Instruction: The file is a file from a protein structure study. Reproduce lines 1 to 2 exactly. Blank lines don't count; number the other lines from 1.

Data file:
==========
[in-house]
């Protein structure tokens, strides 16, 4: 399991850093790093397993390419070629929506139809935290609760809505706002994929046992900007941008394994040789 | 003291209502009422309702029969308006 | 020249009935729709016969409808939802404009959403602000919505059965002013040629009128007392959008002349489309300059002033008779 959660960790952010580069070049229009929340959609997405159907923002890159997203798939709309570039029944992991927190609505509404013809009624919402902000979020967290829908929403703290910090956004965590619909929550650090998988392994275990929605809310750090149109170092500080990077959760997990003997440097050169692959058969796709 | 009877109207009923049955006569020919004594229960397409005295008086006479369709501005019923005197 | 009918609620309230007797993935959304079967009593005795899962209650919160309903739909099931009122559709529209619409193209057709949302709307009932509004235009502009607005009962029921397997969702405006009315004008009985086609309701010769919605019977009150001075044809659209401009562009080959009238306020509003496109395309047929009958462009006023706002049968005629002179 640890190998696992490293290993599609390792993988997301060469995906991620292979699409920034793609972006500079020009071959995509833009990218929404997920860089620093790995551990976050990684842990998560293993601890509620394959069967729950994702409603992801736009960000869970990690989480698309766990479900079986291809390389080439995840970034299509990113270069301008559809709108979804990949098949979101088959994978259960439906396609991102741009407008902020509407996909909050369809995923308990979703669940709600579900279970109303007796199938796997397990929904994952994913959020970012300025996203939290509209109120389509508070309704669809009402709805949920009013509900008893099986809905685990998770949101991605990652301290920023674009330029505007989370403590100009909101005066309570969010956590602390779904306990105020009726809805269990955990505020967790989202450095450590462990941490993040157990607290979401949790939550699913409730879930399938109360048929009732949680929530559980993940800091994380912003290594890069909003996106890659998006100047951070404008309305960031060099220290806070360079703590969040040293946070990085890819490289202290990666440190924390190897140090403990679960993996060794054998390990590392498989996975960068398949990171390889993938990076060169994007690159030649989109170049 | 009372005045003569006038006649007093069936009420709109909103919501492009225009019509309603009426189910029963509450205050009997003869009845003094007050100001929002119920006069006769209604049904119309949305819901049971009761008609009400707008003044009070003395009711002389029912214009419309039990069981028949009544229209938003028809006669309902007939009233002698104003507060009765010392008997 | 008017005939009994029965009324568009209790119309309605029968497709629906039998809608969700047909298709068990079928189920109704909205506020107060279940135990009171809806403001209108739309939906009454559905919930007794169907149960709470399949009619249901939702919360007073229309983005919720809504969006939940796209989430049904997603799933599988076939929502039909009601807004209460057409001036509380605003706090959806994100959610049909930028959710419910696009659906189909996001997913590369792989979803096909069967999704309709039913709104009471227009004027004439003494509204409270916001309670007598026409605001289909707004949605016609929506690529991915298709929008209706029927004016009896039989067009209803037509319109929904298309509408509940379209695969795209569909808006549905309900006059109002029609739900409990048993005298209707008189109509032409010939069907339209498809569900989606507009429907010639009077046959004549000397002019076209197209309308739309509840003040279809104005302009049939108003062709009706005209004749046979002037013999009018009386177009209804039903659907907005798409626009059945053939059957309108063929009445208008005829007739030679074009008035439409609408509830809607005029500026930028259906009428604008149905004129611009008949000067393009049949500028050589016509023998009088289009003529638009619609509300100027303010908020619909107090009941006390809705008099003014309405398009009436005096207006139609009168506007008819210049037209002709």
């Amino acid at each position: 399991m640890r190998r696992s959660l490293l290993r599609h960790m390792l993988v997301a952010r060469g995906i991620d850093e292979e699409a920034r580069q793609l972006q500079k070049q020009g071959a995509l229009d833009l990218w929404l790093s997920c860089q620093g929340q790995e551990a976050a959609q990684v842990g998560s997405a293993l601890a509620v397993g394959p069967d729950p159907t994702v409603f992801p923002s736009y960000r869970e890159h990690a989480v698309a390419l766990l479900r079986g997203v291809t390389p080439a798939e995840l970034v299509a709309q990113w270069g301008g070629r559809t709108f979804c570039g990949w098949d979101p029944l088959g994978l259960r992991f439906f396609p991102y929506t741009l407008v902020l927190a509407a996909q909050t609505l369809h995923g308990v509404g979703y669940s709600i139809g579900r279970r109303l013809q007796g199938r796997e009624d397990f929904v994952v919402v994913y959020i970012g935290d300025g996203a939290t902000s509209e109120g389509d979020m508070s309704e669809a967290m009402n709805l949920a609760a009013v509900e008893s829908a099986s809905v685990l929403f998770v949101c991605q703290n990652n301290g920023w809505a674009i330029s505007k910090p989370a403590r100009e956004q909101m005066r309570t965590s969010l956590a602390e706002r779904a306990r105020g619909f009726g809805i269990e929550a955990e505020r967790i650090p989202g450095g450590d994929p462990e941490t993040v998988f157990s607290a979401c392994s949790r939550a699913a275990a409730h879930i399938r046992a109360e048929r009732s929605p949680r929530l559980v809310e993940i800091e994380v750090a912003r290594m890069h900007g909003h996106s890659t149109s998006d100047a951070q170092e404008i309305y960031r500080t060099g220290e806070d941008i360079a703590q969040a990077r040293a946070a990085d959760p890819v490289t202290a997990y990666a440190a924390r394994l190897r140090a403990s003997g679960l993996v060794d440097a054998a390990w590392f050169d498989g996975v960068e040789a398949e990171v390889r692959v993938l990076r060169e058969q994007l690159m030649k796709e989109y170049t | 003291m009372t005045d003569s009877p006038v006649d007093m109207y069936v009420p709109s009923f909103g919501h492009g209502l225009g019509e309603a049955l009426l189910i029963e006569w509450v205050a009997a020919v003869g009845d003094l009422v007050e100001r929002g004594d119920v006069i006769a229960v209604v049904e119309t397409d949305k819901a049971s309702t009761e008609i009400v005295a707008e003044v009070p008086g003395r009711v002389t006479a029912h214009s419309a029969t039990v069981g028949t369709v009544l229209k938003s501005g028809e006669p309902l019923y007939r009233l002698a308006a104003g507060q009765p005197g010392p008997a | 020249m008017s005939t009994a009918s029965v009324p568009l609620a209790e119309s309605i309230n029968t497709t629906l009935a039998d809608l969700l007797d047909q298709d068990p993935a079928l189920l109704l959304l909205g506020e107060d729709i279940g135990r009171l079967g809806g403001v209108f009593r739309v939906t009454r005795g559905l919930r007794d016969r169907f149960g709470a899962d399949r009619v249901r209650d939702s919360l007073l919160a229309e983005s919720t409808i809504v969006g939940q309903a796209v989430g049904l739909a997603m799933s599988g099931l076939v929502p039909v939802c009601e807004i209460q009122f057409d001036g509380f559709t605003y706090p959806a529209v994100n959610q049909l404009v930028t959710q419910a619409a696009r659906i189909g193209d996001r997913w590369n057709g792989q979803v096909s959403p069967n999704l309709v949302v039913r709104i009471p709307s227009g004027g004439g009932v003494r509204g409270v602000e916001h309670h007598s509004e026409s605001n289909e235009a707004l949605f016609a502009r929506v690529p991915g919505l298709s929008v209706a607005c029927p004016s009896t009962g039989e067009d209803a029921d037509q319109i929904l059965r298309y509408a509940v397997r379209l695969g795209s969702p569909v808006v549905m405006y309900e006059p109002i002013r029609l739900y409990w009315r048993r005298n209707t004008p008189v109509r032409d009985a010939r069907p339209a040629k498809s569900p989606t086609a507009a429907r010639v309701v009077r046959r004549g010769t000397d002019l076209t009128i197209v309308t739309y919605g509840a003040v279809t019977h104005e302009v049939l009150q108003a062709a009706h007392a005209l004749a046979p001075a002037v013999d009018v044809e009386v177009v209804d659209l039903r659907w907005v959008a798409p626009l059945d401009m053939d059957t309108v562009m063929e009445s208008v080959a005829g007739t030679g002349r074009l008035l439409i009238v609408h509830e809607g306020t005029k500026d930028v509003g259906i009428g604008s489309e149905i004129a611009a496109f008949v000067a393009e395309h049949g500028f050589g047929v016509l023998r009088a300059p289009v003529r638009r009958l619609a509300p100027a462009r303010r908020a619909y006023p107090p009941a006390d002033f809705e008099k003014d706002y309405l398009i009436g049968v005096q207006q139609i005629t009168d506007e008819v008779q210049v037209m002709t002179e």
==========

[in-house]
């Protein structure tokens, strides 16, 4: 399991850093790093397993390419070629929506139809935290609760809505706002994929046992900007941008394994040789 | 003291209502009422309702029969308006 | 020249009935729709016969409808939802404009959403602000919505059965002013040629009128007392959008002349489309300059002033008779 959660960790952010580069070049229009929340959609997405159907923002890159997203798939709309570039029944992991927190609505509404013809009624919402902000979020967290829908929403703290910090956004965590619909929550650090998988392994275990929605809310750090149109170092500080990077959760997990003997440097050169692959058969796709 | 009877109207009923049955006569020919004594229960397409005295008086006479369709501005019923005197 | 009918609620309230007797993935959304079967009593005795899962209650919160309903739909099931009122559709529209619409193209057709949302709307009932509004235009502009607005009962029921397997969702405006009315004008009985086609309701010769919605019977009150001075044809659209401009562009080959009238306020509003496109395309047929009958462009006023706002049968005629002179 640890190998696992490293290993599609390792993988997301060469995906991620292979699409920034793609972006500079020009071959995509833009990218929404997920860089620093790995551990976050990684842990998560293993601890509620394959069967729950994702409603992801736009960000869970990690989480698309766990479900079986291809390389080439995840970034299509990113270069301008559809709108979804990949098949979101088959994978259960439906396609991102741009407008902020509407996909909050369809995923308990979703669940709600579900279970109303007796199938796997397990929904994952994913959020970012300025996203939290509209109120389509508070309704669809009402709805949920009013509900008893099986809905685990998770949101991605990652301290920023674009330029505007989370403590100009909101005066309570969010956590602390779904306990105020009726809805269990955990505020967790989202450095450590462990941490993040157990607290979401949790939550699913409730879930399938109360048929009732949680929530559980993940800091994380912003290594890069909003996106890659998006100047951070404008309305960031060099220290806070360079703590969040040293946070990085890819490289202290990666440190924390190897140090403990679960993996060794054998390990590392498989996975960068398949990171390889993938990076060169994007690159030649989109170049 | 009372005045003569006038006649007093069936009420709109909103919501492009225009019509309603009426189910029963509450205050009997003869009845003094007050100001929002119920006069006769209604049904119309949305819901049971009761008609009400707008003044009070003395009711002389029912214009419309039990069981028949009544229209938003028809006669309902007939009233002698104003507060009765010392008997 | 008017005939009994029965009324568009209790119309309605029968497709629906039998809608969700047909298709068990079928189920109704909205506020107060279940135990009171809806403001209108739309939906009454559905919930007794169907149960709470399949009619249901939702919360007073229309983005919720809504969006939940796209989430049904997603799933599988076939929502039909009601807004209460057409001036509380605003706090959806994100959610049909930028959710419910696009659906189909996001997913590369792989979803096909069967999704309709039913709104009471227009004027004439003494509204409270916001309670007598026409605001289909707004949605016609929506690529991915298709929008209706029927004016009896039989067009209803037509319109929904298309509408509940379209695969795209569909808006549905309900006059109002029609739900409990048993005298209707008189109509032409010939069907339209498809569900989606507009429907010639009077046959004549000397002019076209197209309308739309509840003040279809104005302009049939108003062709009706005209004749046979002037013999009018009386177009209804039903659907907005798409626009059945053939059957309108063929009445208008005829007739030679074009008035439409609408509830809607005029500026930028259906009428604008149905004129611009008949000067393009049949500028050589016509023998009088289009003529638009619609509300100027303010908020619909107090009941006390809705008099003014309405398009009436005096207006139609009168506007008819210049037209002709």